How Would You Like a Deacon Like This?
Kathie Walters – Friday, December 04, 1998
Laurence of Rome A.D. 258 Deacon (and martyr).
The extraordinary virtue of his youth recommended him to Xystus the Archdeacon of Rome, who instructed Laurence in the scriptures and in Christian living. When Xystus was raised up as the Overseer or Bishop of Rome, in 257 A.D. he ordained Laurence, although he was young, as first deacon. This was a great trust which included the care of the treasury, the distribution of the churches revenues and distribution to the poor. The church at that time was quite wealthy.
The Emperor Valerian, through the persuasion of Macrian in 257 A.D., published his bloody edicts against the church, flattering himself that he was able destroy it. He believed that by cutting off the shepherds, he might disperse the flock, and he commanded all bishops, pastors and deacons to be put to death. Xystus, (the second Bishop of that name) was apprehended the year following and he was led to the execution. Laurence followed him, weeping, judging himself ill-favored because he was not going to die also. In the early church is was an honor worth attaining to be put to death as a Christian. He followed Xystus, weeping and calling out, “Father, where are you going without your son? Where are you going without your deacon?..Have I displeased you? Have you found me wanting in my duty? Am I an unfit minister?” He burst into a complaint because of his desire to die with his leader. The Holy Bishop at the sight of his grief was moved with tenderness and prophesied to him, “I am not leaving you my son, for a greater trial and more glorious victory are reserved for you..We are spared some suffering because of our weakness and old age. You shall follow me in three days.” He told Laurence to immediately distribute the treasures of the church among the poor, lest they shall be left without if the church’s treasury fell into the hands of their persecutors.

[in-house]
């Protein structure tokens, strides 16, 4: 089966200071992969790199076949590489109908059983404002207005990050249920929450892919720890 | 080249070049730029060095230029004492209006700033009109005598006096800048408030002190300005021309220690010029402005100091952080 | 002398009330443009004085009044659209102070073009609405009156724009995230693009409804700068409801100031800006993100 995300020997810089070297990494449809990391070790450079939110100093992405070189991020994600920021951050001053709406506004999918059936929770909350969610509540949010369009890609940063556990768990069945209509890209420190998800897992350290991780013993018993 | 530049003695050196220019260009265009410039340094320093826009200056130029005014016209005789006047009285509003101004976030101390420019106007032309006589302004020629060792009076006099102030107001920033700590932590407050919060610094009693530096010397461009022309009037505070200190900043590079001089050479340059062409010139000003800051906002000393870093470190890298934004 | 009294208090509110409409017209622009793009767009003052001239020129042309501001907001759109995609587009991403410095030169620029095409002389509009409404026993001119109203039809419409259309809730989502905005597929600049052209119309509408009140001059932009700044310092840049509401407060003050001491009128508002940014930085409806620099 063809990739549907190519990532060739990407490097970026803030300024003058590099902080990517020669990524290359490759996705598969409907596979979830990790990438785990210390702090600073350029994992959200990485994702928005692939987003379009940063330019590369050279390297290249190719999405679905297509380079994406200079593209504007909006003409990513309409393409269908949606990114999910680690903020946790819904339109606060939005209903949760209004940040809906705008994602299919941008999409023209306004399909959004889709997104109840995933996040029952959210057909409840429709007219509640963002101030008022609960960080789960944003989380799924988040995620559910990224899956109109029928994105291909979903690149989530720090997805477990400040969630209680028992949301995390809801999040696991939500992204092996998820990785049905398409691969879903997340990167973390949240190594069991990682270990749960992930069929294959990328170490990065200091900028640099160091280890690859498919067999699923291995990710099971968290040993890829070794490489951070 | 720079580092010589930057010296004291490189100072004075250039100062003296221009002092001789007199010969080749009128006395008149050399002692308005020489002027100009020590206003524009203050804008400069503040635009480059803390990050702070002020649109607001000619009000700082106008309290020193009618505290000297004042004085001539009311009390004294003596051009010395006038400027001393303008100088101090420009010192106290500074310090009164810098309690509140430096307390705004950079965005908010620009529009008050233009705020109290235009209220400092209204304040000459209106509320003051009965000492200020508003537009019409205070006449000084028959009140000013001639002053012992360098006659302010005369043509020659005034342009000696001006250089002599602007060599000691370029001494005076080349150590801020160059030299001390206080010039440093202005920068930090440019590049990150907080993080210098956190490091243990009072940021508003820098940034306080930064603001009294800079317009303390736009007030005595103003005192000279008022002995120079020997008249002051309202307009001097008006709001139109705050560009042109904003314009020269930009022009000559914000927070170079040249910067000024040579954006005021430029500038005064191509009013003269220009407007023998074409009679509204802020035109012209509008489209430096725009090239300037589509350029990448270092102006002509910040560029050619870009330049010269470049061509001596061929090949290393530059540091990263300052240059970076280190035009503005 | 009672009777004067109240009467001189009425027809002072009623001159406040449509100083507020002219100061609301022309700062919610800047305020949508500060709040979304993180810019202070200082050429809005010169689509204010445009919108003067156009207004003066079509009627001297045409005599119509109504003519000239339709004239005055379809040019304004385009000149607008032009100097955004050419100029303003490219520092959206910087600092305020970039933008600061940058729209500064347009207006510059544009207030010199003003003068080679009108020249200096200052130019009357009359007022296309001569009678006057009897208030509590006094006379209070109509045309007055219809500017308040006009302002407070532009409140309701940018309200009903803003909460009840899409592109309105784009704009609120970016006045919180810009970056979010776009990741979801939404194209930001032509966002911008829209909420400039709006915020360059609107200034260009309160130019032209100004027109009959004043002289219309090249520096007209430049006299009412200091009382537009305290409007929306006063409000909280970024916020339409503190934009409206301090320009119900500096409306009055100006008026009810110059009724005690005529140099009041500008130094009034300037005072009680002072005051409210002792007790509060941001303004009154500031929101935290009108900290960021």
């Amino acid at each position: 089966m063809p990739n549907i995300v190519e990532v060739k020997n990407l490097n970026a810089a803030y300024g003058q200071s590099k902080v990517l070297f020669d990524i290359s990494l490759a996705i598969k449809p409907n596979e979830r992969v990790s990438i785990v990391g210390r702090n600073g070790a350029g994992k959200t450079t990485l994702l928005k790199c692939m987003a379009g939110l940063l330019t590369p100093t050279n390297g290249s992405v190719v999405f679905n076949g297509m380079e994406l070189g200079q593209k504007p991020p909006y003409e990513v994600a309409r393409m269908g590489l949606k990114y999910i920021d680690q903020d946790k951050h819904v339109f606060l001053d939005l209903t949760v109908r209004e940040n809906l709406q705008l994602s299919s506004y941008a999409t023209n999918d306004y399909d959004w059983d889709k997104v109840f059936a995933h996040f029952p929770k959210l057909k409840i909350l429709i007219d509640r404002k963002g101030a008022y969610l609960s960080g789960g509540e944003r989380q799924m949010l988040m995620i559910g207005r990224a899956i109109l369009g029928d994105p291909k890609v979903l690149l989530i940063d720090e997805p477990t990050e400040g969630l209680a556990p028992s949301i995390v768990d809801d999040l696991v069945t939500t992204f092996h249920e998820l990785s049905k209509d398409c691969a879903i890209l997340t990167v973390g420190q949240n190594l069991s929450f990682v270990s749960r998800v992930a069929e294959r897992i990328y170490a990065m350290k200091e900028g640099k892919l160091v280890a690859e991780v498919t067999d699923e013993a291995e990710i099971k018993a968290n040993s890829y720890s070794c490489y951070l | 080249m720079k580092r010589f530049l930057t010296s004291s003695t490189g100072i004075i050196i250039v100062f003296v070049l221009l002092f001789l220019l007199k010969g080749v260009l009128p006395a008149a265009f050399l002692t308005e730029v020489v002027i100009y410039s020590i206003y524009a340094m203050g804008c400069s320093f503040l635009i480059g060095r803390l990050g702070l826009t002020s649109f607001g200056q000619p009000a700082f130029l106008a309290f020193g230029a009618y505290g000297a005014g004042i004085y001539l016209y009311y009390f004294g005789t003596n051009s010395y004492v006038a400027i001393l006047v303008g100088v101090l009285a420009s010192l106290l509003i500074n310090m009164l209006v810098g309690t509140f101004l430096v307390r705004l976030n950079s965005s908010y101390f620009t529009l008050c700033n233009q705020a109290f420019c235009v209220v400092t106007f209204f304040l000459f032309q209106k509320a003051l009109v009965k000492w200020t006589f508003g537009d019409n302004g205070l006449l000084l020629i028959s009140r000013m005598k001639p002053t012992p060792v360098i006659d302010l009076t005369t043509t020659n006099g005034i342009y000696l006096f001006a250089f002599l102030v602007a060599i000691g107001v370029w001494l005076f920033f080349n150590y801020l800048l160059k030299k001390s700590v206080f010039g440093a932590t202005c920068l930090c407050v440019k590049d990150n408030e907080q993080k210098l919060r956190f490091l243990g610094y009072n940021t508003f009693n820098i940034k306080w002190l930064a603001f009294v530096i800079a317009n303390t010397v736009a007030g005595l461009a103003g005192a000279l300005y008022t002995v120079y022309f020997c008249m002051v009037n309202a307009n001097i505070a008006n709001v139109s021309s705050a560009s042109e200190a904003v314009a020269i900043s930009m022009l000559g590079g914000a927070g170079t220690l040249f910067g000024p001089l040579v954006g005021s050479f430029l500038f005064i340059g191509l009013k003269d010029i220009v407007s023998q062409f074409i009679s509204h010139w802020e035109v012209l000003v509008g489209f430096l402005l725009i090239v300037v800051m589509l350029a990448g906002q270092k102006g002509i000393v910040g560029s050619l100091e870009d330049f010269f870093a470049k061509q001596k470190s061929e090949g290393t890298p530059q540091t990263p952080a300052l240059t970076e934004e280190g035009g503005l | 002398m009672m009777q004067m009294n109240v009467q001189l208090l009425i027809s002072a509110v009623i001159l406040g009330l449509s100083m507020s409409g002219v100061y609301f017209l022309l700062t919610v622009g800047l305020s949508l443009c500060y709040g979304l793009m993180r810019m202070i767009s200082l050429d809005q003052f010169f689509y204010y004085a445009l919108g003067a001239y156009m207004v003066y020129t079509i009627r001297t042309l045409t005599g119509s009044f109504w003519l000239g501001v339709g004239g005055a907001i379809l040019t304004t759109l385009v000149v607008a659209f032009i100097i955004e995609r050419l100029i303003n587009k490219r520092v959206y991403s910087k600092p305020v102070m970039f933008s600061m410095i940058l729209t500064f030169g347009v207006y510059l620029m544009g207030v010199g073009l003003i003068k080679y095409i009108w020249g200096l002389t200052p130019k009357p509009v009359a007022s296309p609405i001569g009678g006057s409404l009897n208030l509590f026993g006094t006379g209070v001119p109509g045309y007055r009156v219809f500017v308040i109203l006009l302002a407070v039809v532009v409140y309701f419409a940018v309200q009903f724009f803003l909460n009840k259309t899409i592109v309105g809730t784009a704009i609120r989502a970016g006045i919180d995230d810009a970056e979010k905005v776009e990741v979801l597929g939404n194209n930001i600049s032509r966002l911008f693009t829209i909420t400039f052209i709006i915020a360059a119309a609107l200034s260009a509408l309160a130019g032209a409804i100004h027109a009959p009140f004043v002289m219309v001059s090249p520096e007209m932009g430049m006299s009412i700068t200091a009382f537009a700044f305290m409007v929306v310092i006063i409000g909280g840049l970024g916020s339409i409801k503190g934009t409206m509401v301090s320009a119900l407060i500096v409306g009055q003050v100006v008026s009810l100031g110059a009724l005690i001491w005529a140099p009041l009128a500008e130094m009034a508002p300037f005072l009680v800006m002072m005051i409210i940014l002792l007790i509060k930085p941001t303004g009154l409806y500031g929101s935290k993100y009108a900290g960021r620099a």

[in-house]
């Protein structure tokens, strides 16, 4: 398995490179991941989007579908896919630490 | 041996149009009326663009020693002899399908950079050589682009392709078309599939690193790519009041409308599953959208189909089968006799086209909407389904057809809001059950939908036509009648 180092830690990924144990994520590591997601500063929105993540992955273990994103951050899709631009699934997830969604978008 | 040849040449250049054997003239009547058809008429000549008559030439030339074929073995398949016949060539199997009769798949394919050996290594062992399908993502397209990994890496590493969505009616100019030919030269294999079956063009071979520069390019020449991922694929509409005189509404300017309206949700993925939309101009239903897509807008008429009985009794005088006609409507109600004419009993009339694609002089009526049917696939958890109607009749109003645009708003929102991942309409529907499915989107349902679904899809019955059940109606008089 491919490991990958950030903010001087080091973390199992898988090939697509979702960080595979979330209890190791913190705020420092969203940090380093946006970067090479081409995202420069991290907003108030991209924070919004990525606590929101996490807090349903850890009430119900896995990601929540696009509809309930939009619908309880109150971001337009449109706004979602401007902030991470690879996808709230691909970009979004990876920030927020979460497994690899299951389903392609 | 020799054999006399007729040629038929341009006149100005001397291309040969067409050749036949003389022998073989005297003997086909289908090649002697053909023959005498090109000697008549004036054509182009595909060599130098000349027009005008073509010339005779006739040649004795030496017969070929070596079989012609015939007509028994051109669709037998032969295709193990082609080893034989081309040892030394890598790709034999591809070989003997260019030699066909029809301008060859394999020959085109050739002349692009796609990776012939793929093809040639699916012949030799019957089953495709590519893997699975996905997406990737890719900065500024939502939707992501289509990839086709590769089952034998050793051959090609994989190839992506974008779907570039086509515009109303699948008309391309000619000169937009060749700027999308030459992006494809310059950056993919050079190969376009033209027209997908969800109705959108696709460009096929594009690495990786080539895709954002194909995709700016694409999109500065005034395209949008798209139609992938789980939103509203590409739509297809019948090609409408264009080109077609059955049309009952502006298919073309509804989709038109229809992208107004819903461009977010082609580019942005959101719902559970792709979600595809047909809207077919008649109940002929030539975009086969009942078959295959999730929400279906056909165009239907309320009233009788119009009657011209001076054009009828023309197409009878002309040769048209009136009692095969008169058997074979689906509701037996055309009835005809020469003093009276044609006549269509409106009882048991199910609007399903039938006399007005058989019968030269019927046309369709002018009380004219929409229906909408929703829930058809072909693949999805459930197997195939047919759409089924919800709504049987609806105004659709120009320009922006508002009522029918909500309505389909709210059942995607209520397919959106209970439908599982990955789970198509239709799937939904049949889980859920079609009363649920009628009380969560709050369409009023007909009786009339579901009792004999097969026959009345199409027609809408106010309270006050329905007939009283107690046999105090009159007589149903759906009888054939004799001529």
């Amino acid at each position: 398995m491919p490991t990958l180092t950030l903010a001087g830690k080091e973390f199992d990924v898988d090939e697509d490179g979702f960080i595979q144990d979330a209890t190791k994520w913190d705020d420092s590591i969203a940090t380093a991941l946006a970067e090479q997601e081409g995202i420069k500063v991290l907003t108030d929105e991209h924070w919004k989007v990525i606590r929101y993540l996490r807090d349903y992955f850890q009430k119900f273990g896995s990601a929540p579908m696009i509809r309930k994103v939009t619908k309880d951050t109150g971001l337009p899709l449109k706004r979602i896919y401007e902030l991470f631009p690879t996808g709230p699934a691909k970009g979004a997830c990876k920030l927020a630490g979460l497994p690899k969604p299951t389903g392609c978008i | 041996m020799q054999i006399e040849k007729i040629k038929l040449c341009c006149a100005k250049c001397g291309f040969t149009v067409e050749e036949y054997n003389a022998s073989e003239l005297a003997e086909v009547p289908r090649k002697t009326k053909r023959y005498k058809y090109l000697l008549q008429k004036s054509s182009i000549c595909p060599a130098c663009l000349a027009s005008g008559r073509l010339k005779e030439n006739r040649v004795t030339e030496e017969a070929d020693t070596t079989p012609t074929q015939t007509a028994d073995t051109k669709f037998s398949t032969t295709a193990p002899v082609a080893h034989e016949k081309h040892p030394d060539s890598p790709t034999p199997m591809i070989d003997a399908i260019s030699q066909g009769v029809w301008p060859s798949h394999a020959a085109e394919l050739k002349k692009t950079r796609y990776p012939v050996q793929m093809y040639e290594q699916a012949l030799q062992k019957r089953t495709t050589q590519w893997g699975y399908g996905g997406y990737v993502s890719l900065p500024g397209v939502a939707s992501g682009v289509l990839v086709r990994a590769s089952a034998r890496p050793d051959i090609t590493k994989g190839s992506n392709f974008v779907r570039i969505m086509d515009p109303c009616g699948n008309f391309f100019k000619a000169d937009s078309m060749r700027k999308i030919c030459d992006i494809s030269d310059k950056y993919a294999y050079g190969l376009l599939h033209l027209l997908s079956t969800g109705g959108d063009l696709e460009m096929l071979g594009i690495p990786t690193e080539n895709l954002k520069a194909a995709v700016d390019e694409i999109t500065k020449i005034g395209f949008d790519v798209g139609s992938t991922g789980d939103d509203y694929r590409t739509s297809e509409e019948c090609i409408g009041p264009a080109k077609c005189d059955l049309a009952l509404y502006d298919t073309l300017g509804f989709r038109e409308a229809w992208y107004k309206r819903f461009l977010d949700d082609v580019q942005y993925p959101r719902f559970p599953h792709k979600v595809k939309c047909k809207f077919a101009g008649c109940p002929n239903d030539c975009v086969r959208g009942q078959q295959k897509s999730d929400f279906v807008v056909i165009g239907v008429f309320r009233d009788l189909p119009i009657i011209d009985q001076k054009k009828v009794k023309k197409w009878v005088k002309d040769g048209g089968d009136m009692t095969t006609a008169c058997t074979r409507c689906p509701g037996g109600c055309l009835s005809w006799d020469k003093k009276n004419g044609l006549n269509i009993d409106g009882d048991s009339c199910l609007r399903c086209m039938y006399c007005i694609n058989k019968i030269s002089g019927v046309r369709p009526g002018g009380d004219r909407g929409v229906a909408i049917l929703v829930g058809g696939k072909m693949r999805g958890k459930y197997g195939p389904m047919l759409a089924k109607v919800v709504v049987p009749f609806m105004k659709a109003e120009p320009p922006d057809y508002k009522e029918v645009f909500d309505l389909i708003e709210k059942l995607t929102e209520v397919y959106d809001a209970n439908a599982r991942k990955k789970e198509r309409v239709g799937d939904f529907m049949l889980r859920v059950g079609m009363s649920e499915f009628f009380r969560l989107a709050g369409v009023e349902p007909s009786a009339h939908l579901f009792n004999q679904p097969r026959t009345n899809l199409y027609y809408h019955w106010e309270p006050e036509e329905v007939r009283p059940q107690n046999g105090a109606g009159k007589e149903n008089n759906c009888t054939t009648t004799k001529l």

Laurence was full of joy when he heard that his end was so near..and he set out right away to find the poor orphans and widows. He gave out all of the money which he could put his hands to. The church provided the means for many, including 1500 poor people of whose names the deacon kept a list. The church also sent large alms to different countries and areas in need. The church had many rich ornaments and according to the famous heathen scoffer Lucian, the magnificence of the of the silver and gold vessels inflamed the covetous of the persecutors.